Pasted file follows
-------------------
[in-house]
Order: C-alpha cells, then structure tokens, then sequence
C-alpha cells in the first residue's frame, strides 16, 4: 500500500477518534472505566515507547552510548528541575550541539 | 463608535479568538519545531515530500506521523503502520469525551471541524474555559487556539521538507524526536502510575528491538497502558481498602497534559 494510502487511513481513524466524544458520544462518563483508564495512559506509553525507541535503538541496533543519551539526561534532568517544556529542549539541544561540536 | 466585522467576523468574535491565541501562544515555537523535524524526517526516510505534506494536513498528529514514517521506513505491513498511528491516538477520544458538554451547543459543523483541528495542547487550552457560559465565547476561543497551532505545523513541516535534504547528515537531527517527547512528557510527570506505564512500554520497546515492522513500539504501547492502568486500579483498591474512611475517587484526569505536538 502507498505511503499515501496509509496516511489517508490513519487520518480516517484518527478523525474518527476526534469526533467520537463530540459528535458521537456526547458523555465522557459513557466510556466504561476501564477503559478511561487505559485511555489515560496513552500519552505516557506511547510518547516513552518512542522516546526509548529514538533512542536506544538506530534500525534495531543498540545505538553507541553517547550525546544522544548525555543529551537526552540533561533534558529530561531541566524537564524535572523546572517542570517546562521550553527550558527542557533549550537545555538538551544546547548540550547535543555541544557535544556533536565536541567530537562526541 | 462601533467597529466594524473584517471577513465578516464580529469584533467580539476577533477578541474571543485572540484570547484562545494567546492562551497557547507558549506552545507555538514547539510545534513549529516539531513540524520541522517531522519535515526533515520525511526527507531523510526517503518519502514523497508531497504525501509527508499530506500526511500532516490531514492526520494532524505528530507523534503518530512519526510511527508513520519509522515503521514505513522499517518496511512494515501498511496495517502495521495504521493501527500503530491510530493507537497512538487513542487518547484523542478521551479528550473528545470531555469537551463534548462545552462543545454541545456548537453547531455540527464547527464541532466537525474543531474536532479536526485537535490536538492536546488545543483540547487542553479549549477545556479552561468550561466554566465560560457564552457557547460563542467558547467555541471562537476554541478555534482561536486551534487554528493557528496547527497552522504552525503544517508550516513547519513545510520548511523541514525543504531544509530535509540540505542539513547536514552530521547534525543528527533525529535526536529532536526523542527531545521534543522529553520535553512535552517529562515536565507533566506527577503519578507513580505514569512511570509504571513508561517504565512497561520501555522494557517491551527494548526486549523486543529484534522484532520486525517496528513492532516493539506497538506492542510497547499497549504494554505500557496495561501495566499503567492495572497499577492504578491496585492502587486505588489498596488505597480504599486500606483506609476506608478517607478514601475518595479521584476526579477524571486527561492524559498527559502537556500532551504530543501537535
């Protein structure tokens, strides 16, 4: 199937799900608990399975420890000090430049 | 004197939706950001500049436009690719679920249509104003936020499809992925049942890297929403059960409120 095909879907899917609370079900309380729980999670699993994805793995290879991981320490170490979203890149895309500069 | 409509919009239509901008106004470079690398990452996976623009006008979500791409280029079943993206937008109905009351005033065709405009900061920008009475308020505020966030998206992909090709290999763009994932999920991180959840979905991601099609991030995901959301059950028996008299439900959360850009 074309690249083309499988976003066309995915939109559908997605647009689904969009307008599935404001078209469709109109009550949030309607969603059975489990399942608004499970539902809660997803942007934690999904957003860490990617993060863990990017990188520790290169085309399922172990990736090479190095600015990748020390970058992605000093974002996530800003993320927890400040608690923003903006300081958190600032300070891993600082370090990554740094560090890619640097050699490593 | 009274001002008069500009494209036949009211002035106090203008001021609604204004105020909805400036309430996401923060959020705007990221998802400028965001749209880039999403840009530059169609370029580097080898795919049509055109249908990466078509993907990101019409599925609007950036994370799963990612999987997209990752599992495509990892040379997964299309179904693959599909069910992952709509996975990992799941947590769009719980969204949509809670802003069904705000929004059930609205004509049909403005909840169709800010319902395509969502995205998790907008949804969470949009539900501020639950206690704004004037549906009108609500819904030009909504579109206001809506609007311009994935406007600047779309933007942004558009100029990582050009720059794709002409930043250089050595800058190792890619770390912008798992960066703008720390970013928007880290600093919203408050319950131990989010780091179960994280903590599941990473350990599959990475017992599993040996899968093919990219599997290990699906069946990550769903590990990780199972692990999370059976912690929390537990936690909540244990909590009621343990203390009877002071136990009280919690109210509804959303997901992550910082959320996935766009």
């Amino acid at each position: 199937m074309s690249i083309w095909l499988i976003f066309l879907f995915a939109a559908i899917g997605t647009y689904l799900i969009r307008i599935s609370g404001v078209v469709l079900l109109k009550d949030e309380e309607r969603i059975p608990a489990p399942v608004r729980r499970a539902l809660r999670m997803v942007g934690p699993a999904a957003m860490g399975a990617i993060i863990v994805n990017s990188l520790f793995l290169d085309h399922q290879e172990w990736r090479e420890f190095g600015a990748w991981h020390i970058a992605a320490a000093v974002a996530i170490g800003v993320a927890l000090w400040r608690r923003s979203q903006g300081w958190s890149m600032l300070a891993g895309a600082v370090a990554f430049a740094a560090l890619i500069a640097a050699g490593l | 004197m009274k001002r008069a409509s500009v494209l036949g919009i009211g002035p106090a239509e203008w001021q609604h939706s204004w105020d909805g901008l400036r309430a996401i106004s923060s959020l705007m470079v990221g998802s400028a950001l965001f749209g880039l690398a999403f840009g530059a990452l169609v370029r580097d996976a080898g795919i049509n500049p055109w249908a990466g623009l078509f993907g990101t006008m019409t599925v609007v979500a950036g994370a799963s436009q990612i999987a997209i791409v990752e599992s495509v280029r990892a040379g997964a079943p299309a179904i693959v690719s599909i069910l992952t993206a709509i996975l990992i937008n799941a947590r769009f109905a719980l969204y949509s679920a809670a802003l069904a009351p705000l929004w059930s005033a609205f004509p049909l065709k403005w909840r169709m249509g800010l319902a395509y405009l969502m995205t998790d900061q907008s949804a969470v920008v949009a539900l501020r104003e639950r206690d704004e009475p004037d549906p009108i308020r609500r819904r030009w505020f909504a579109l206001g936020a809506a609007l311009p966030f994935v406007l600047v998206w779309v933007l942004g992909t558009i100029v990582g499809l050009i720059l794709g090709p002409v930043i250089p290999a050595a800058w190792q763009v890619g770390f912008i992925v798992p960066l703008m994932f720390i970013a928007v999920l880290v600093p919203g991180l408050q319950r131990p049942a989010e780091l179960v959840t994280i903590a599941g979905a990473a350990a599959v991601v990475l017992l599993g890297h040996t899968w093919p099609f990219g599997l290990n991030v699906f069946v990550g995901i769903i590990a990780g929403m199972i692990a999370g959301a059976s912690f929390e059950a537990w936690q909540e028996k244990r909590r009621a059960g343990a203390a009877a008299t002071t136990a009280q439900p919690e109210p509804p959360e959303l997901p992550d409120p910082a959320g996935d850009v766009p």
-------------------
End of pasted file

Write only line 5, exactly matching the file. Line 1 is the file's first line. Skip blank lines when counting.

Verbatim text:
């Amino acid at each position: 199937m074309s690249i083309w095909l499988i976003f066309l879907f995915a939109a559908i899917g997605t647009y689904l799900i969009r307008i599935s609370g404001v078209v469709l079900l109109k009550d949030e309380e309607r969603i059975p608990a489990p399942v608004r729980r499970a539902l809660r999670m997803v942007g934690p699993a999904a957003m860490g399975a990617i993060i863990v994805n990017s990188l520790f793995l290169d085309h399922q290879e172990w990736r090479e420890f190095g600015a990748w991981h020390i970058a992605a320490a000093v974002a996530i170490g800003v993320a927890l000090w400040r608690r923003s979203q903006g300081w958190s890149m600032l300070a891993g895309a600082v370090a990554f430049a740094a560090l890619i500069a640097a050699g490593l | 004197m009274k001002r008069a409509s500009v494209l036949g919009i009211g002035p106090a239509e203008w001021q609604h939706s204004w105020d909805g901008l400036r309430a996401i106004s923060s959020l705007m470079v990221g998802s400028a950001l965001f749209g880039l690398a999403f840009g530059a990452l169609v370029r580097d996976a080898g795919i049509n500049p055109w249908a990466g623009l078509f993907g990101t006008m019409t599925v609007v979500a950036g994370a799963s436009q990612i999987a997209i791409v990752e599992s495509v280029r990892a040379g997964a079943p299309a179904i693959v690719s599909i069910l992952t993206a709509i996975l990992i937008n799941a947590r769009f109905a719980l969204y949509s679920a809670a802003l069904a009351p705000l929004w059930s005033a609205f004509p049909l065709k403005w909840r169709m249509g800010l319902a395509y405009l969502m995205t998790d900061q907008s949804a969470v920008v949009a539900l501020r104003e639950r206690d704004e009475p004037d549906p009108i308020r609500r819904r030009w505020f909504a579109l206001g936020a809506a609007l311009p966030f994935v406007l600047v998206w779309v933007l942004g992909t558009i100029v990582g499809l050009i720059l794709g090709p002409v930043i250089p290999a050595a800058w190792q763009v890619g770390f912008i992925v798992p960066l703008m994932f720390i970013a928007v999920l880290v600093p919203g991180l408050q319950r131990p049942a989010e780091l179960v959840t994280i903590a599941g979905a990473a350990a599959v991601v990475l017992l599993g890297h040996t899968w093919p099609f990219g599997l290990n991030v699906f069946v990550g995901i769903i590990a990780g929403m199972i692990a999370g959301a059976s912690f929390e059950a537990w936690q909540e028996k244990r909590r009621a059960g343990a203390a009877a008299t002071t136990a009280q439900p919690e109210p509804p959360e959303l997901p992550d409120p910082a959320g996935d850009v766009p």